Like Galaxy? Then you're probably a Lib Dem supporter

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New research revealing the most liked and disliked products in the eyes of people supporting the three main political parties suggests that Labour has an eclectic bunch of backers - perhaps an advantage for a party seeking the widest possible appeal as it tries to retain power.

Despite the arrival on the scene of David Cameron, Tories seem to be traditionalists who prefer the comfort zone of products they have known for decades. Liberal Democrats, when not running to the medicine cupboard, are more modern than Tories - they include mobile telephone and computer companies among their top 20 brands.

While Liberal Democrat voters like Tetley's tea, Tories name it as one of their least favourite products. Conversely, Liberal Democrats love Galaxy chocolate while the Tories dislike it.

The Liberal Democrats seem to have a sweet tooth: they also list Nutella and Sun Pat in their top 20 brands. Labour voters favour Cadbury's Flake and Aero but Tories are more ascetic, avoiding chocolate and allowing themselves only the luxury of an Onken dessert. Labour backers prefer Muller Fruit Corner while Liberal Democrats name Ski and Munch Bunch.

Tory and Labour supporters name Charles Kennedy's party as their least favourite brand, while Liberal Democrats dislike Labour more than the Conservative Party, suggesting there might yet be hope for a Con-Lib pact after the general election.

These feelings are reflected in people's choice of newspapers. Tories like the Daily Mail and The Mail on Sunday but hate The Sun and the Daily Mirror. Labour supporters like Rupert Murdoch's Sun and News of the World but dislike the Mail and its Sunday stablemate. Liberal Democrats name the News of the World and The Mail on Sunday among their least favourite.

The survey of 500 people was carried out by Young & Rubicam (Y&R) advertising agency, which studies preferences among 300 main UK brands for its clients using its BrandAsset Valuator research tool.

Jim Williams, the director of strategy for Y&R Europe, said: "The catholic tastes of Labour voters, ranging from traditional favourites like the News of the World to relatively new categories like Nivea for Men indicate that the party still has the broadest appeal across the population despite its reduced majority at the last election."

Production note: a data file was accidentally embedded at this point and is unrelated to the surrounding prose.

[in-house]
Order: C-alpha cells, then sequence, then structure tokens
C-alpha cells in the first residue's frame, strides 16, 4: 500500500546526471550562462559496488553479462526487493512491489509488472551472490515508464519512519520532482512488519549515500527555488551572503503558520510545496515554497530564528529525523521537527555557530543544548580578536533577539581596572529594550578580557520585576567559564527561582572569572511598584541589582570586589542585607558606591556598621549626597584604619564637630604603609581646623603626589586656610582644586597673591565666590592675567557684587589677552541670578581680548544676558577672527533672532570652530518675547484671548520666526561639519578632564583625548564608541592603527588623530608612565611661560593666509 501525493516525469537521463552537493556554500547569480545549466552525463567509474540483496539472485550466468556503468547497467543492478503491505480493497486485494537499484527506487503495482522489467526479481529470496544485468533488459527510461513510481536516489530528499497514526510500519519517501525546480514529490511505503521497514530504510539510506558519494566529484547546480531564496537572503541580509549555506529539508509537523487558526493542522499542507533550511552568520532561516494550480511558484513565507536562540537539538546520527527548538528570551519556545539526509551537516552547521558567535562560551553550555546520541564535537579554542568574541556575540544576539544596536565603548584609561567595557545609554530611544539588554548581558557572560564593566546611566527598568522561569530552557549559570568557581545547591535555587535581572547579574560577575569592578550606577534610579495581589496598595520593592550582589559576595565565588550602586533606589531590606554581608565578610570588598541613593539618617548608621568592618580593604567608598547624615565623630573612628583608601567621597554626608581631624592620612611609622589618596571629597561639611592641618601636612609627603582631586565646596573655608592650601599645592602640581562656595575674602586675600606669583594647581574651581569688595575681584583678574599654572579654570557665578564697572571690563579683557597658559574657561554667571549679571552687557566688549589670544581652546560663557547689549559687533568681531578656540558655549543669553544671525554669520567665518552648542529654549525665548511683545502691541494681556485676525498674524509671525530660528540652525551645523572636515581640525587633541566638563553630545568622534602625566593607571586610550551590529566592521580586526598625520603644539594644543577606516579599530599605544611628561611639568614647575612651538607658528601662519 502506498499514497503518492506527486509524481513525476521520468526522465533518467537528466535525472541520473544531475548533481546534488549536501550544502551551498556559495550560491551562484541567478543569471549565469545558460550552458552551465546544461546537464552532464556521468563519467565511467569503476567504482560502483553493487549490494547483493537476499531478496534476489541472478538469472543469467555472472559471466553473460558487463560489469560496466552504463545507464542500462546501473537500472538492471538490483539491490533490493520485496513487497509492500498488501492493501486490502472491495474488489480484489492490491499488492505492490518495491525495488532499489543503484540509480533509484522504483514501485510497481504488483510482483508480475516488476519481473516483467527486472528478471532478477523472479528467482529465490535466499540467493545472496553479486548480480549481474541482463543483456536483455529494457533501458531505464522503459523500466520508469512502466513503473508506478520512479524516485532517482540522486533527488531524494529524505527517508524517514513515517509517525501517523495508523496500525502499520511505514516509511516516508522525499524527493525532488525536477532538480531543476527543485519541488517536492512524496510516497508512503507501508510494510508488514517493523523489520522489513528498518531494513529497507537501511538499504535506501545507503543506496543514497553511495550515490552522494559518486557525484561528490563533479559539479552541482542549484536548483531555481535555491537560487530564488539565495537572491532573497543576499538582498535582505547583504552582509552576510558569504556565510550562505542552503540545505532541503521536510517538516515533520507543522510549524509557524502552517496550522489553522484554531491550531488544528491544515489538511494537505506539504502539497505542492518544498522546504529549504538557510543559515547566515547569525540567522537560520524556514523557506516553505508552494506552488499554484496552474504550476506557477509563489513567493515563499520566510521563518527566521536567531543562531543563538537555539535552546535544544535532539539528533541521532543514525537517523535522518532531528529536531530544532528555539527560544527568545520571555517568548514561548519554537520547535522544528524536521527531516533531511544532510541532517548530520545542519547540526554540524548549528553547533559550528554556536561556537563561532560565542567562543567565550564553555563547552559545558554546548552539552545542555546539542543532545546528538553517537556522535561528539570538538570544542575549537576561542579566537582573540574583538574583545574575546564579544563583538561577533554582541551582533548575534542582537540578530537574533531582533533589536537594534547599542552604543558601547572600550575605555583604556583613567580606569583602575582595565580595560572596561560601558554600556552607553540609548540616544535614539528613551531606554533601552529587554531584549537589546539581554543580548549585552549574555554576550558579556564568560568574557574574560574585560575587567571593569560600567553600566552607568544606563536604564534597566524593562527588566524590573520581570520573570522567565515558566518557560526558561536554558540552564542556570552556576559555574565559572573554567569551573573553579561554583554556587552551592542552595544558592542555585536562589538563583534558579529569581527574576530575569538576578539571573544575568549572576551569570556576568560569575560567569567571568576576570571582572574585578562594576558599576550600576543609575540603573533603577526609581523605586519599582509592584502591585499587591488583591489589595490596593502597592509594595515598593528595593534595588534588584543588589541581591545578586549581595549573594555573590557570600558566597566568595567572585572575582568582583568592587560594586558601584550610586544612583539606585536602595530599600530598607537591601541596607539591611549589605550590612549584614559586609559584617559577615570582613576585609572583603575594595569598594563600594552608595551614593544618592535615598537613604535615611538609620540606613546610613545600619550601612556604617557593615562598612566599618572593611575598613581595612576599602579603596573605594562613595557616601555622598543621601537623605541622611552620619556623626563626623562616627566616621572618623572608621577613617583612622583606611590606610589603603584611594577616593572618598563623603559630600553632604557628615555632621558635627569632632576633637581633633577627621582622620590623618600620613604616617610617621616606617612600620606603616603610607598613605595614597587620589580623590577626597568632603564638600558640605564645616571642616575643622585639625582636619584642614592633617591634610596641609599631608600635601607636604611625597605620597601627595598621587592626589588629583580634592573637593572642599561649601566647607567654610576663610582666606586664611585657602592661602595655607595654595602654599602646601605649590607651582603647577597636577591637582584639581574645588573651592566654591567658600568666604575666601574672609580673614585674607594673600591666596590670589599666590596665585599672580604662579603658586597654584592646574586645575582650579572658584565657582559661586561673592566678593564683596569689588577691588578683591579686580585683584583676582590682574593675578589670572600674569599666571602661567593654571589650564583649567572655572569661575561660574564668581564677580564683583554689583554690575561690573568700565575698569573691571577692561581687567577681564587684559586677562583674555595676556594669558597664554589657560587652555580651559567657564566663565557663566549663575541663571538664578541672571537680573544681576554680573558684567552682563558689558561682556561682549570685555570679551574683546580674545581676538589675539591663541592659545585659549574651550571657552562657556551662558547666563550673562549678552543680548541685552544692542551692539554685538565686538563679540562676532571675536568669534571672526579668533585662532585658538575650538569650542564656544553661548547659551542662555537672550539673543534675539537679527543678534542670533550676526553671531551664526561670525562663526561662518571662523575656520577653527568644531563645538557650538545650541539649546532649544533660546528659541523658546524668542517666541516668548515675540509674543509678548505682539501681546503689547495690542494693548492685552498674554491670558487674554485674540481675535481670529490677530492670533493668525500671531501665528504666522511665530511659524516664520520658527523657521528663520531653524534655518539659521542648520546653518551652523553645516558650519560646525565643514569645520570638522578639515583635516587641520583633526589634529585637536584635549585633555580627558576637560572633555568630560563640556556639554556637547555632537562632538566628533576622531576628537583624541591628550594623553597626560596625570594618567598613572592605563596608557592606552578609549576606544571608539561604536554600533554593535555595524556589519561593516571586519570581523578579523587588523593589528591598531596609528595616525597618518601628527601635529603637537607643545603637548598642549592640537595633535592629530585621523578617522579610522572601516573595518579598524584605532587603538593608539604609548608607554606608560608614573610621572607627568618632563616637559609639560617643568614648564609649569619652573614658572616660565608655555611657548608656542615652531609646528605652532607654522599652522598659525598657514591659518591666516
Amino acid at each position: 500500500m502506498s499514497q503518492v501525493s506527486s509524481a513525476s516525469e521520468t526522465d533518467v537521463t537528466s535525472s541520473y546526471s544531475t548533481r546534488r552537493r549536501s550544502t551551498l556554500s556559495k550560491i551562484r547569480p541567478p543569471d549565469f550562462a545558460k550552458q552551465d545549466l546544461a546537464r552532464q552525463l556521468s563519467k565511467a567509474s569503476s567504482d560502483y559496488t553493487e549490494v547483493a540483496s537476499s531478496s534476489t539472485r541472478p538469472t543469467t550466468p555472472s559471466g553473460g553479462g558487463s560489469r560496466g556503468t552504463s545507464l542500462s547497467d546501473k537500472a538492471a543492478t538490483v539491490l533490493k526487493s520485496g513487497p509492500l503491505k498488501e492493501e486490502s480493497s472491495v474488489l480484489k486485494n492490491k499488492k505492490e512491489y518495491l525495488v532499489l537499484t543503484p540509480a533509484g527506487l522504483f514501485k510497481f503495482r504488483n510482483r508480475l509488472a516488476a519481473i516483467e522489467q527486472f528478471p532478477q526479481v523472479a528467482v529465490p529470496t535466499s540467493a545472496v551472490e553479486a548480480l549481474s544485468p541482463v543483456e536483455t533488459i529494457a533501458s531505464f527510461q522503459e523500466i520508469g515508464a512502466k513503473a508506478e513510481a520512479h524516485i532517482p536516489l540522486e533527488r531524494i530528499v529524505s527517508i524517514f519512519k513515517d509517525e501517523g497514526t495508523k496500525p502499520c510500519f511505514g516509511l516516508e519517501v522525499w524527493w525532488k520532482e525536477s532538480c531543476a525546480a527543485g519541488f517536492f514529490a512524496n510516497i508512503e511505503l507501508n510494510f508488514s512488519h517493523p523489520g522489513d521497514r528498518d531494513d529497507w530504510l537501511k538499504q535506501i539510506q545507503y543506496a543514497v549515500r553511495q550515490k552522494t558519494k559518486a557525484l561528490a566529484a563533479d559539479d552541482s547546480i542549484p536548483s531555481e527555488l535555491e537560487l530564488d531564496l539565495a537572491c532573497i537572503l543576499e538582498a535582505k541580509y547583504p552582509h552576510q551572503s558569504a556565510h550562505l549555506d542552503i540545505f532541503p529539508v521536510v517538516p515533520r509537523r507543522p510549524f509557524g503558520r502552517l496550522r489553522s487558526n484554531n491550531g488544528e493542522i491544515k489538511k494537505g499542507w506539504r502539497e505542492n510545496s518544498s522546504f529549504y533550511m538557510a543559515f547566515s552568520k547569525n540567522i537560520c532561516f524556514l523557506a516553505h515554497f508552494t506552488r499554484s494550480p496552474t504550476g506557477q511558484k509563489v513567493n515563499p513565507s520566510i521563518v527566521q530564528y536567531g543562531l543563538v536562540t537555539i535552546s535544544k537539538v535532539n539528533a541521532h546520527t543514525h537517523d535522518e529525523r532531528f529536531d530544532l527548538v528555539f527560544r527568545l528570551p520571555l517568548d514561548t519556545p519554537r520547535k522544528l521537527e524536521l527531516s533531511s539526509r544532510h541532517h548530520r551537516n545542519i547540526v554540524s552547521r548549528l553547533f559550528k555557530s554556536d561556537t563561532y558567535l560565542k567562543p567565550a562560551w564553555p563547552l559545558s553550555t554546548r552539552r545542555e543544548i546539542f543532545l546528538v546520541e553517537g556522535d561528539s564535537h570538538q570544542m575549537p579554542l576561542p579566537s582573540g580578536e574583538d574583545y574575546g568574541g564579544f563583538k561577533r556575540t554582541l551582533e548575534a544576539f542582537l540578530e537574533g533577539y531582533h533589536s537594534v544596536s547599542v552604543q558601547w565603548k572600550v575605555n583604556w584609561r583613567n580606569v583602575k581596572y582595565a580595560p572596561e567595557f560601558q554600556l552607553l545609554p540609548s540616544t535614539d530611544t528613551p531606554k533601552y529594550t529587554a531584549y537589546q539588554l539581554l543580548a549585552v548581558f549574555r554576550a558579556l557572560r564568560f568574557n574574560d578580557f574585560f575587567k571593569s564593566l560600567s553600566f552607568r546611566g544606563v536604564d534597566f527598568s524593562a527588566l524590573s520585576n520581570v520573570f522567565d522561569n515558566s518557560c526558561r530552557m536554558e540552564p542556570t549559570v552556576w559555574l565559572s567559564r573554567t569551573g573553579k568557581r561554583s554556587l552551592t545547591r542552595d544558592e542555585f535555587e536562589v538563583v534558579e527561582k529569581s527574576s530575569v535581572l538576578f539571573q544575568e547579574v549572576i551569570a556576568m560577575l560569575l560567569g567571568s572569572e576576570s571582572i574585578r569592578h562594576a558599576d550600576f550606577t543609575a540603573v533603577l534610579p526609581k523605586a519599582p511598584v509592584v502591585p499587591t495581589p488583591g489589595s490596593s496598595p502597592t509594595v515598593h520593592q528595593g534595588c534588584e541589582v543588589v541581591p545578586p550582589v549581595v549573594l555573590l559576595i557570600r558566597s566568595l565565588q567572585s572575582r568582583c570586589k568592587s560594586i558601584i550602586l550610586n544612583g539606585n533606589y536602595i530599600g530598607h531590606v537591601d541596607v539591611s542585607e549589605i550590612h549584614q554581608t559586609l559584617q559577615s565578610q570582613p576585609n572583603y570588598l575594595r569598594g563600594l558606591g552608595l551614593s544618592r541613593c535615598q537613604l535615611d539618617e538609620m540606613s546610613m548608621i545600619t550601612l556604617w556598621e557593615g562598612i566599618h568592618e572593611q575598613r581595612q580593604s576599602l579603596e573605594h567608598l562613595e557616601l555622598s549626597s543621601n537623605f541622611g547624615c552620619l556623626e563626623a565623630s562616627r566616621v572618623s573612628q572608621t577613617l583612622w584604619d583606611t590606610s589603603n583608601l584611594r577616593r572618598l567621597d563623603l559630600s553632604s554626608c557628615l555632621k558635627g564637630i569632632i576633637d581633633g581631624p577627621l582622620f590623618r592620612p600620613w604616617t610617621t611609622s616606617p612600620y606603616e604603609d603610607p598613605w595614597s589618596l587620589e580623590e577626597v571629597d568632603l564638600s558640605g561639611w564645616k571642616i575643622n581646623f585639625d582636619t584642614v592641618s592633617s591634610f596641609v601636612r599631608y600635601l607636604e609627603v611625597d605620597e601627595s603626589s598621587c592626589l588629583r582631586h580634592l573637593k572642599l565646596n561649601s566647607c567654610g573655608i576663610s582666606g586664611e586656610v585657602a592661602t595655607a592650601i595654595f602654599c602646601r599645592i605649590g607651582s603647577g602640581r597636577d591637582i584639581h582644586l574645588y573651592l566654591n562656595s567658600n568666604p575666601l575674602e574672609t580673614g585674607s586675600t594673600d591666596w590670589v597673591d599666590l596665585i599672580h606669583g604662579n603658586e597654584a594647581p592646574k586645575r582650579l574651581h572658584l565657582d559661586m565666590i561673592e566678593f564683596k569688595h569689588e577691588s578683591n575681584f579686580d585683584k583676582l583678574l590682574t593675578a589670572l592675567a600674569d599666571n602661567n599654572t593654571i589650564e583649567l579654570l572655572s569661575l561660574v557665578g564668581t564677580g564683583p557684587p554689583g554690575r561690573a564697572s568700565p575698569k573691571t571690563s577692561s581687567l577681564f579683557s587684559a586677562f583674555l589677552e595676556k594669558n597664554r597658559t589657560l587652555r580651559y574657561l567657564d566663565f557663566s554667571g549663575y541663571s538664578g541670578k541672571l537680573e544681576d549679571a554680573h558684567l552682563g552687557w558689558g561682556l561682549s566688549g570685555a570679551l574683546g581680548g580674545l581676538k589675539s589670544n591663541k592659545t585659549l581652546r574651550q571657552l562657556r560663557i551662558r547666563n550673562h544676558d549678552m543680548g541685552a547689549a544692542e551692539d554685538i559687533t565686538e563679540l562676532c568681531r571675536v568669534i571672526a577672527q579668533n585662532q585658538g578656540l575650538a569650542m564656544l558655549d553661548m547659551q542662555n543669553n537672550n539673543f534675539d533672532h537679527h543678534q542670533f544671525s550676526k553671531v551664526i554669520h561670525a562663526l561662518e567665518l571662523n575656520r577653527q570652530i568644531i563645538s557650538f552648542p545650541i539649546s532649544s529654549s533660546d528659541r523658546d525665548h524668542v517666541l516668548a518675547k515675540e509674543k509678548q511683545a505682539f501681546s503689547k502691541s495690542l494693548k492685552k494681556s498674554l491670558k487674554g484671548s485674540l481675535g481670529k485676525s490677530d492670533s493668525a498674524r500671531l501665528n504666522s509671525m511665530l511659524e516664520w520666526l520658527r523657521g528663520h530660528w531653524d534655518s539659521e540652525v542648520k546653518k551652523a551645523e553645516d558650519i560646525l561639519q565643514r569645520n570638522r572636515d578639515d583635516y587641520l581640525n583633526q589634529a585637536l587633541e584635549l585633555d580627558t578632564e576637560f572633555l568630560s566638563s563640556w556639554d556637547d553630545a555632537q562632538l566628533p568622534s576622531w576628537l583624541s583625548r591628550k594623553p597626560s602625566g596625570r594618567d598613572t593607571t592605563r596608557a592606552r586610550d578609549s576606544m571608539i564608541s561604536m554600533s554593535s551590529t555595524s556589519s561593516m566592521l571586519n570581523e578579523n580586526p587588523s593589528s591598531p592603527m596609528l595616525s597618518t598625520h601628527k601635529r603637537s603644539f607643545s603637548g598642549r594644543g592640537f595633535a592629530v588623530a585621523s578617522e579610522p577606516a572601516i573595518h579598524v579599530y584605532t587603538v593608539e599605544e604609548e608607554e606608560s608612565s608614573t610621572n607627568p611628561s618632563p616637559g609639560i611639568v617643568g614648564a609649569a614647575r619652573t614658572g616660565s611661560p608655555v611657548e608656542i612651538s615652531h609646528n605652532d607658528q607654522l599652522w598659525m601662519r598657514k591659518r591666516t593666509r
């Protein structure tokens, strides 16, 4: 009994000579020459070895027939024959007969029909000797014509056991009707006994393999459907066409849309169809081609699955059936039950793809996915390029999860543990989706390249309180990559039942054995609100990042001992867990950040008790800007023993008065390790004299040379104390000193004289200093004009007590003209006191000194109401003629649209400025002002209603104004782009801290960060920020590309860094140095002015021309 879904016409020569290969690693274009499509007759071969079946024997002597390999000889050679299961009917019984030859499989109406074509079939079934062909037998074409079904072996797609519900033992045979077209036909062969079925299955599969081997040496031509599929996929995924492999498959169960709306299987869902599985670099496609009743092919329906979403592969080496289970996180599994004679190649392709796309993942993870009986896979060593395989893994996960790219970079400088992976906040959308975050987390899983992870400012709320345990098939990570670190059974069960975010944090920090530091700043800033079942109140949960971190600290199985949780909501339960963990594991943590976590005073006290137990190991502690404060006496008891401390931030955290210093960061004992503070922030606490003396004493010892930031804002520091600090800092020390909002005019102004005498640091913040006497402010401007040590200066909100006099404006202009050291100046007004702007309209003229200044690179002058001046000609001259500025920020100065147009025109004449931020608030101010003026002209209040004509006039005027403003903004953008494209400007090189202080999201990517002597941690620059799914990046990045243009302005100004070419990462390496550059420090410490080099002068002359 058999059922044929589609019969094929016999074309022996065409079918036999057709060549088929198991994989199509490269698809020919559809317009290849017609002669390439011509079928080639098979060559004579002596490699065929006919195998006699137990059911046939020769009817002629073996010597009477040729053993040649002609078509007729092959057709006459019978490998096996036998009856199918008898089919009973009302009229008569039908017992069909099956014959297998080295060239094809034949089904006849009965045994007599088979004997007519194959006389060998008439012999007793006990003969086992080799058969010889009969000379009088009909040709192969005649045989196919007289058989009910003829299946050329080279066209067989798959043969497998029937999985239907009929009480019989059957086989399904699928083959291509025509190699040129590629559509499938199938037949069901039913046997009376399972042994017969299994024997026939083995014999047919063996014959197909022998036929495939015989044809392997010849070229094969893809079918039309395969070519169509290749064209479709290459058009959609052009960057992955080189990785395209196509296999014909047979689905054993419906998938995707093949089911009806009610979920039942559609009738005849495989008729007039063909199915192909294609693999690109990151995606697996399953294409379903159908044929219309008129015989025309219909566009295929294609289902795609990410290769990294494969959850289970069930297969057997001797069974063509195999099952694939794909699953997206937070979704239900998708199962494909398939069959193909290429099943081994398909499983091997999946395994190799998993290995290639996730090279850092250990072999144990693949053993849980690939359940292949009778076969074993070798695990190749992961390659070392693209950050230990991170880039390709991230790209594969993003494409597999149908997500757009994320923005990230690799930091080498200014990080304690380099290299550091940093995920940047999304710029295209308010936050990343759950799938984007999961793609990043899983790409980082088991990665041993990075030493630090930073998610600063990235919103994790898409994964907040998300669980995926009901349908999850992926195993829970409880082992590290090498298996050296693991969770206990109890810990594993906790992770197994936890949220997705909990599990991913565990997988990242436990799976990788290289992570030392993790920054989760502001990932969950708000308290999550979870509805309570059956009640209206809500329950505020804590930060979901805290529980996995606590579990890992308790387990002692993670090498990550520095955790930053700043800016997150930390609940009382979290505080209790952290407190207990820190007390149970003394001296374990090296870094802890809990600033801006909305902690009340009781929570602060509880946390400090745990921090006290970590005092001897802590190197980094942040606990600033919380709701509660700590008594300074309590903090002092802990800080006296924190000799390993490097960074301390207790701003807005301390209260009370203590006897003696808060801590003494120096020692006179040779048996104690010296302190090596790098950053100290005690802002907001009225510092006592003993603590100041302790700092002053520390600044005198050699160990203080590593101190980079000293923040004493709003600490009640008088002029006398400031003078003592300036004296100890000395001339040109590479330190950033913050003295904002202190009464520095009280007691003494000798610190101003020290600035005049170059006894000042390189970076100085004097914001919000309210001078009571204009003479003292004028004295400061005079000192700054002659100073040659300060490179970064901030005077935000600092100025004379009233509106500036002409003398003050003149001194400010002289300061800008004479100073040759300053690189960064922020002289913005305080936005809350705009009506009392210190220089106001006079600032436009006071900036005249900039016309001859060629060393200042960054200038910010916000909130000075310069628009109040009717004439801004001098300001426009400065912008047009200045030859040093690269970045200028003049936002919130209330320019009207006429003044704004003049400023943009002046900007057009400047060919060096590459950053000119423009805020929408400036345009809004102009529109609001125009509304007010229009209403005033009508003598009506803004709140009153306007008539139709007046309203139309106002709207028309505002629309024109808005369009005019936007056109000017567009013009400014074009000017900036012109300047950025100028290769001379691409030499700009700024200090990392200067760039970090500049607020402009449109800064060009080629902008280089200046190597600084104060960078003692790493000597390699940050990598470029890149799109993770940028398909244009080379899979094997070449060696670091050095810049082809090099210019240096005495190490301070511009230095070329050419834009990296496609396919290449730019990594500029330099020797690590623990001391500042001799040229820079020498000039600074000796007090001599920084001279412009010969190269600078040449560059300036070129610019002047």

He added: "The Liberal Democrats show a great desire to be modern, for instance with a number of technology brands in their preferences. But the Tories are still very traditional with a pretty clear reluctance to bring themselves up to date.

"While there are many great brands among their preferences, the overall picture is of a group of people relying on past achievements rather than looking forward. As this type of person is by definition a shrinking rather than growing group, the findings must be rather worrying for the Conservative Party."

Y&R found that the products favoured by Tories tends to be along the lines of their generally accepted character, but the preferences of Labour voters contained some surprises. Their cloth-cap image persists with their liking of Carling and PG Tips, but they also enjoy playing with their Apple and Hewlett-Packard computers.

The agency says this supports the view that while Tories remain firmly rooted in tradition, Labour voters are the least homogeneous of the major political parties.

Political parties' brand favourites


1. Conservative Party (political parties)

2. The Daily Mail (newspapers)

3. Switch (credit/debit cards)

4. Sainsbury's (supermarkets)

5. Visa (credit/debit cards)

6. British Airways (airlines)

7. BP (petrol)

8. B&Q (DIY stores)

9. The Mail on Sunday (newspapers)

10. Parker Pens (pens)

11. Puma (footwear)

12. Crown (paint)

13. Maestro (credit/debit cards)

14. Nurofen (self-medication products)

15. Rennie (self-medication products)

16. Orange (mobile telephone networks)

17. Marks & Spencer (footwear)

18. Bosch (power tools)

19. Onken (yogurt and dairy desserts)

20. Dremel (power tools)


1. Liberal Democrats (political parties)

2. Vauxhall (cars)

3. Energizer (batteries)

4. Ski (yogurt and dairy desserts)

5. Beechams Hot Lemon (self-medication products)

6. Munch Bunch (yogurt and dairy desserts)

7. Abbey (banks and building societies)

8. Wilkinson Sword (shaving products)

9. Nationwide (banks and building societies)

10. Galaxy (chocolate)

11. Tetleys (tea)

12. PSone (computer games consoles)

13. Nutella (jam, honey and peanut butter)

14. Vodafone (mobile telephone networks)

15. Vicks (self-medication products)

16. Xbox (computer games consoles)

17. Epson (computers)

18. Sun-Pat (peanut butter)

19. Calpol (self-medication products)

20. Axa (insurance companies)


1. Labour Party (political parties)

2. Lloyds TSB (banks and building societies)

3. Gillette (shaving products)

4. Timberland (footwear)

5. Sekonda (watches)

6. Cadbury Flake (chocolate)

7. Aero (chocolate)

8. Carling (beers)

9. News of the World (newspapers)

10. Kickers (footwear)

11. Apple (computers)

12. HP (Hewlett-Packard) (computers)

13. Brooke Bond (tea)

14. The Sun (newspapers)

15. Specsavers (opticians)

16. CAT (footwear)

17. Müller Fruit Corner (yogurt)

18. Nivea for Men (shaving products)

19. PG Tips (tea)

20. Rolex (watches)